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Article
June 28, 1995

False-positive Benzodiazepine Urine Test Due to Oxaprozin-Reply

Author Affiliations

GD Searle & Co Skokie, Ill

JAMA. 1995;273(24):1905-1906. doi:10.1001/jama.1995.03520480023026
Abstract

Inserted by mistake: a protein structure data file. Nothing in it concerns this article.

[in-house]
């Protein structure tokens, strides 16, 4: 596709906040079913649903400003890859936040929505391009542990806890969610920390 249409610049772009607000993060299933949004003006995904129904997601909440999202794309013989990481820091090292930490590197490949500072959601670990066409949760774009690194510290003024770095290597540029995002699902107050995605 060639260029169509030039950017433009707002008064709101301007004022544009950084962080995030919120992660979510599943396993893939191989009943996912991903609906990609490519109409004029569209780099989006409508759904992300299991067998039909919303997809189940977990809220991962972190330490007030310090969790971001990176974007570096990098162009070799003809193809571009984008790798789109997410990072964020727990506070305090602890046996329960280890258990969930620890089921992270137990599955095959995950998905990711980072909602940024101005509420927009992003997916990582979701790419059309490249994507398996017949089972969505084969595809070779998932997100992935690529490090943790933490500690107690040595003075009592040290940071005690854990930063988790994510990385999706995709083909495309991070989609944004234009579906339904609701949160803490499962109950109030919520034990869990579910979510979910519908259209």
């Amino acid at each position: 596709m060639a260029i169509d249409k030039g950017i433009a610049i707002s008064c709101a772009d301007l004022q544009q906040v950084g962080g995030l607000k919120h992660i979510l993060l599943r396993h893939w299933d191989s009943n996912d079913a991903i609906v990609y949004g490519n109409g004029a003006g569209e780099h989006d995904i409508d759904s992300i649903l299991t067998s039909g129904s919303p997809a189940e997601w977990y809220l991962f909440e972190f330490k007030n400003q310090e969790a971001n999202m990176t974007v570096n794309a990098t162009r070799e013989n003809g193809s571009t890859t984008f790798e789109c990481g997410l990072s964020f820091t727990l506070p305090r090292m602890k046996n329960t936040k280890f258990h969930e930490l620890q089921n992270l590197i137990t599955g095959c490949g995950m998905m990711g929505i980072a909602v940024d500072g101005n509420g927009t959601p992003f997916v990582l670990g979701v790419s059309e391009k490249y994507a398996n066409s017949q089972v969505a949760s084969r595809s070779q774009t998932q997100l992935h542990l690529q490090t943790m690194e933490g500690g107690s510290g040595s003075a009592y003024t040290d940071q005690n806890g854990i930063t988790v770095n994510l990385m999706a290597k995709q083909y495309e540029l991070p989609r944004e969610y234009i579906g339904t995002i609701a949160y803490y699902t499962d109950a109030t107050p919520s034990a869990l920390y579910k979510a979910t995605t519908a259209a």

In Reply.  —We thank Dr Pulini for her interest in this issue. Laboratory test interferences have been reported by Jelic-Ivanovic et al1 and in the complete prescribing information for several NSAIDs, including etodolac (Lodine, Wyeth-Ayerst Laboratories, Philadelphia, Pa), naproxen sodium (Anaprox, Naprosyn; Syntex Puerto Rico Inc), fenoprofen calcium (Nalfon, Eli Lilly and Co, Indianapolis, Ind), and tolmetin sodium (Tolectin, McNeil Pharmaceuticals, Raritan, NJ), and GD Searle & Co has received reports of alleged false-positive benzodiazepine test results from standard urine toxicology screens for drugs of abuse in patients taking oxaprozin. Based on our investigation into this matter, the prescribing information for oxaprozin was updated in November 1993 to reflect the new information. The 1994 Physicians' Desk Reference (PDR) had already gone to press at that time; current information appears in the 1995 PDR and in the PDR on CD-ROM.2Although oxaprozin is not chemically related to the benzodiazepines,

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